While Zimbabwean trade finance banks will soon be able to access much-needed liquidity via a new facility introduced by Afreximbank, the attempt may be just a drop in the ocean when it comes to kick starting bank lending.
Afreximbank trade debt-backed securities (Aftrades) will be provided to banks as debt securities that could be used as collateral for interbank fund placements in order to promote lending among trade finance banks. Afreximbank is expected to collateralise 80% of the utilised amount, the development bank tells GTR.
Zimbabwe-based Omen Muza, managing director of TFC Capital, tells GTR that Aftrades will likely not be enough because many local lenders do not have good enough credit profiles through which to secure their positions and so they cannot borrow.
However, Muza tells GTR that the facility is much-needed and if it does well, the banks would be encouraged to increase the level of support in the future. For now, only solvent banks which are not facing fundamental problems of viability will be eligible for the facility.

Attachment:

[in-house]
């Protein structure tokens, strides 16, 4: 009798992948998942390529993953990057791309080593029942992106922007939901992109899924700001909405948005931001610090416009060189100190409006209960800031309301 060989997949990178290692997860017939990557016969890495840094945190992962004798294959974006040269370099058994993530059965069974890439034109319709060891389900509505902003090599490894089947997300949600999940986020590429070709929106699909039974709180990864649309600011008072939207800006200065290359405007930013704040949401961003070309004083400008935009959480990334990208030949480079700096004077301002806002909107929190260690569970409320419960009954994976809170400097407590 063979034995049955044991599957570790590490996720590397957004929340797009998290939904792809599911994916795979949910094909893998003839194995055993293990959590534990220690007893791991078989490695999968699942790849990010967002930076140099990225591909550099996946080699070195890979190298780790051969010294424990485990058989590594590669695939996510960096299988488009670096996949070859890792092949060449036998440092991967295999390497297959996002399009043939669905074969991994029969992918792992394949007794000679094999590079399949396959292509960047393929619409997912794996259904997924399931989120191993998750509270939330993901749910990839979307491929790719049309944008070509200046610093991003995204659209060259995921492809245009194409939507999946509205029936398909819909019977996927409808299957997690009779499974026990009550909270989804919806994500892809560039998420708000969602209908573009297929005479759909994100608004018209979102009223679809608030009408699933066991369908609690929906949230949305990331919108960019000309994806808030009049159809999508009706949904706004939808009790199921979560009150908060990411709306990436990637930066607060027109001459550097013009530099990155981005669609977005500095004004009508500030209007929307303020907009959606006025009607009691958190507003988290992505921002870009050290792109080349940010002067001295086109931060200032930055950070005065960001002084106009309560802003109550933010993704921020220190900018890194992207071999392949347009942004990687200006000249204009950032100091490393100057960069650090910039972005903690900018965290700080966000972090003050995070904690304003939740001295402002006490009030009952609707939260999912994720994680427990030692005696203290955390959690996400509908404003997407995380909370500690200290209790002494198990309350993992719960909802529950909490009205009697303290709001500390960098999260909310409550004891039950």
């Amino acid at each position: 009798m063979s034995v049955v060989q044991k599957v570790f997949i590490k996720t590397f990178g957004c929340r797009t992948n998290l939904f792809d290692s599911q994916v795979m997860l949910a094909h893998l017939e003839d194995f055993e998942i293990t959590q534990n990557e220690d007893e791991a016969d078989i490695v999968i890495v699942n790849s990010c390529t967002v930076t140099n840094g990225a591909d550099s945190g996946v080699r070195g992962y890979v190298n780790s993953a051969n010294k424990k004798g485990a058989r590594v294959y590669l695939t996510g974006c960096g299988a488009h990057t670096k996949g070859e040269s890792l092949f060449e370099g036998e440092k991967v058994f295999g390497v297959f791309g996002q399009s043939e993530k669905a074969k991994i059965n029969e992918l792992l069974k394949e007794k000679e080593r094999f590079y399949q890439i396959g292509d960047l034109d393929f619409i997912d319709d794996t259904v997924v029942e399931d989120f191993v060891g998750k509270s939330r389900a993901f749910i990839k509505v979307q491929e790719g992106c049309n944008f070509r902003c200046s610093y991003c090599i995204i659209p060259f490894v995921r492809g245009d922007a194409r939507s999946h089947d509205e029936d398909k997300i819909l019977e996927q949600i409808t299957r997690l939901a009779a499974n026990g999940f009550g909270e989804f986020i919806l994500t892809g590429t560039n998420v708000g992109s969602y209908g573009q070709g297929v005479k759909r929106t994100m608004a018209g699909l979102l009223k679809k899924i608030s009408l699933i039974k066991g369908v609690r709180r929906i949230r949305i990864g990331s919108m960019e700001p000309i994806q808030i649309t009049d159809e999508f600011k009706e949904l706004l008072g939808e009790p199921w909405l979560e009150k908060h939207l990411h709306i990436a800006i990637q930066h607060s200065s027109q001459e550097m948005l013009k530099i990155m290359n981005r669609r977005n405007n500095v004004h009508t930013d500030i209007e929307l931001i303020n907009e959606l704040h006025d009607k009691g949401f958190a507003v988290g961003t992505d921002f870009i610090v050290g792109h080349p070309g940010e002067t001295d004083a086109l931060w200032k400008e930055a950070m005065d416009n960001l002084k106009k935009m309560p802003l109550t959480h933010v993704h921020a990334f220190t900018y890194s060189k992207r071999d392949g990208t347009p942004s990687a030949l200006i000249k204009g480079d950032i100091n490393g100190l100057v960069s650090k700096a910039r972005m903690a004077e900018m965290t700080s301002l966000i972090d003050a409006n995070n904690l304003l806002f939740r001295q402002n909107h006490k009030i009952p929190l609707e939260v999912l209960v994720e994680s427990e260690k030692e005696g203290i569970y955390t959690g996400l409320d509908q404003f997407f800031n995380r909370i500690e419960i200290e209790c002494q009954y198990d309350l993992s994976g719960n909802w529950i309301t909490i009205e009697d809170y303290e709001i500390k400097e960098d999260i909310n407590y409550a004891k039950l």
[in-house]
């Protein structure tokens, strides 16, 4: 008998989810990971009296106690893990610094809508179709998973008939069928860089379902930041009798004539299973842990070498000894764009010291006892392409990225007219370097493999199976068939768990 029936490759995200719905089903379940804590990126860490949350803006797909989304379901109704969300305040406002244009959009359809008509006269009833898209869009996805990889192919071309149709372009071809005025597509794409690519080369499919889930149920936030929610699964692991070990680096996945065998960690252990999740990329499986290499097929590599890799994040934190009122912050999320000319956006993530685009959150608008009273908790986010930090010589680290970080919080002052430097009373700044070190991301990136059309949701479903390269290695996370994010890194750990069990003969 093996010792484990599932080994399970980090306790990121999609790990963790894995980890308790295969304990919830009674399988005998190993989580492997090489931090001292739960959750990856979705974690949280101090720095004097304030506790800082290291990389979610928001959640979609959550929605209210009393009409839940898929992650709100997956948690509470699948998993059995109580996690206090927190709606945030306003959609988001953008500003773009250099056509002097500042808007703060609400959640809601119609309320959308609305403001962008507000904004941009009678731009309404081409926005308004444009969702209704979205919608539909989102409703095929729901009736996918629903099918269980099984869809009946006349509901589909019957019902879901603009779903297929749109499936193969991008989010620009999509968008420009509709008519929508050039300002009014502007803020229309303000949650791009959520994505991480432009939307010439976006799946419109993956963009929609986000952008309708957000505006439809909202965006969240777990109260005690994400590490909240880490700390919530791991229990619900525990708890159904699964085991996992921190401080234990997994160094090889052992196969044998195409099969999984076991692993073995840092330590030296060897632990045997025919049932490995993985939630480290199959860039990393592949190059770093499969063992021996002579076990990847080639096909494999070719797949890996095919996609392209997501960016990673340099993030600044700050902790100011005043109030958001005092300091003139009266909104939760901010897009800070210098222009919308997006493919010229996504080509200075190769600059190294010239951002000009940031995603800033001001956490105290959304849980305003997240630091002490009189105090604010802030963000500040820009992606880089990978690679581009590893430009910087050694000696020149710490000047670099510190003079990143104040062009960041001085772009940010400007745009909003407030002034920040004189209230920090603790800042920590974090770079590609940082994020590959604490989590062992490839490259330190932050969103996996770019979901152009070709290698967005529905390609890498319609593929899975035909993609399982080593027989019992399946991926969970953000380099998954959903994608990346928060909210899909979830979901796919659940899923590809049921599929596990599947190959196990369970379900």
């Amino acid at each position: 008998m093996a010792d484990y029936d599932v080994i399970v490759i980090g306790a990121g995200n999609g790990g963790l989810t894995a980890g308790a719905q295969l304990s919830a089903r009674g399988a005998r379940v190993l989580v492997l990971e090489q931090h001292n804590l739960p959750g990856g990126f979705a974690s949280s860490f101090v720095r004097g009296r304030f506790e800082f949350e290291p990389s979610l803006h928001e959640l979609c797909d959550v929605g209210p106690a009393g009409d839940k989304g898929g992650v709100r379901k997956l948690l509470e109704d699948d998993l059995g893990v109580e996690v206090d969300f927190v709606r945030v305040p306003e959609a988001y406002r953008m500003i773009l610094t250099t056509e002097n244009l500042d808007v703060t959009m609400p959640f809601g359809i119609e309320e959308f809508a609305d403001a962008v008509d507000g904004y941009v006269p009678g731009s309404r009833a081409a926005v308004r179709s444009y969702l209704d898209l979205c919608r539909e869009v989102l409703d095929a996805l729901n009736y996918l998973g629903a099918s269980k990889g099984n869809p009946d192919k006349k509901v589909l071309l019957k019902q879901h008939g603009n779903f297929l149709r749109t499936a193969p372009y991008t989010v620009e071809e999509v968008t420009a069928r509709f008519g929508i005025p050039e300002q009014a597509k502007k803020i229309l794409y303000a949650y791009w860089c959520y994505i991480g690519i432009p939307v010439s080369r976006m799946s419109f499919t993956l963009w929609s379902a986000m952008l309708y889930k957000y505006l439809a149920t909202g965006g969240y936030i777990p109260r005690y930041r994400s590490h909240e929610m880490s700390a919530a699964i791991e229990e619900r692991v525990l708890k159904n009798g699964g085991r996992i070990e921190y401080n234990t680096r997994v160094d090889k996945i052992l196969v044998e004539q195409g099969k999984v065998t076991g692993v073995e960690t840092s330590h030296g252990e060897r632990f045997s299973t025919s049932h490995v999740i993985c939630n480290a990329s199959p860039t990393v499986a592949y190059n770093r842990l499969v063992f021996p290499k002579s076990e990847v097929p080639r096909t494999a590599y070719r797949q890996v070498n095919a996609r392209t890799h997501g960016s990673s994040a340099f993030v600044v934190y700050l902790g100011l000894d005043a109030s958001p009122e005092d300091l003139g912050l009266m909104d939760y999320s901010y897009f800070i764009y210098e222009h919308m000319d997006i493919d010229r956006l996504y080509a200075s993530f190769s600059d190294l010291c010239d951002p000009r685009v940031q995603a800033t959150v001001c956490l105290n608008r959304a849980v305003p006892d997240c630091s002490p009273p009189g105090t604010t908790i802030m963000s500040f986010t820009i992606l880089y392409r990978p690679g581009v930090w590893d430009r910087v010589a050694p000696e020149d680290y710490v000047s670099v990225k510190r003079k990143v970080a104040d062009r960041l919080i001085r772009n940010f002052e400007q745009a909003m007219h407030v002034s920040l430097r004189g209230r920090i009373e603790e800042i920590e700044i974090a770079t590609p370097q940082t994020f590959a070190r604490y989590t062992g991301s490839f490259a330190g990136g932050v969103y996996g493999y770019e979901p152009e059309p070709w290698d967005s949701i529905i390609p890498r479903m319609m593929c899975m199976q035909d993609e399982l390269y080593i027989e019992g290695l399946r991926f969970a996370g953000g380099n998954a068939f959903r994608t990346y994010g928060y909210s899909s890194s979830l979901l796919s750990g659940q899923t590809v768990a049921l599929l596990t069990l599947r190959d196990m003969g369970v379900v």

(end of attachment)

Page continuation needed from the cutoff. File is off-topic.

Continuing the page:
Afreximbank tells GTR: “We expect no less than 10 banks to participate. These include both local and subsidiaries of international banks, with the latter to be suppliers of liquidity in the scheme.” The banks says the immediate restart to interbank lending will in turn improve commerce and trade in the market.
“This is meant to kick start overnight lending and we need to start somewhere. The need for this in the Zimbabwean economy is huge,” Muza tells GTR.
Aftrades will be structured as a collateral swap involving the issuance of securities by Afreximbank to participating banks in exchange for trade-related collateral or securities presented by those banks. The Zimbabwean Ministry of Finance and Economic Development, will serve as the facility’s guarantor and liquidity support contributor and the Reserve Bank of Zimbabwe will grant the regulatory approvals required by the participating banks.
“Our objective is to use this facility to enable trade finance banks in Zimbabwe to access liquidity from cash-surplus banks in the country, thereby increasing their capacity to deepen their trade finance activities,” says Jean-Louis Ekra, president of Afreximbank. Ekra says the facility was introduced to mitigate the serious constraints limiting the access of Zimbabwe’s trade finance banks to funding.
Afreximbank, the Zimbabwe Ministry of Finance and Economic Development and the Reserve Bank of Zimbabwe signed a memorandum of understanding in Cairo on February 11.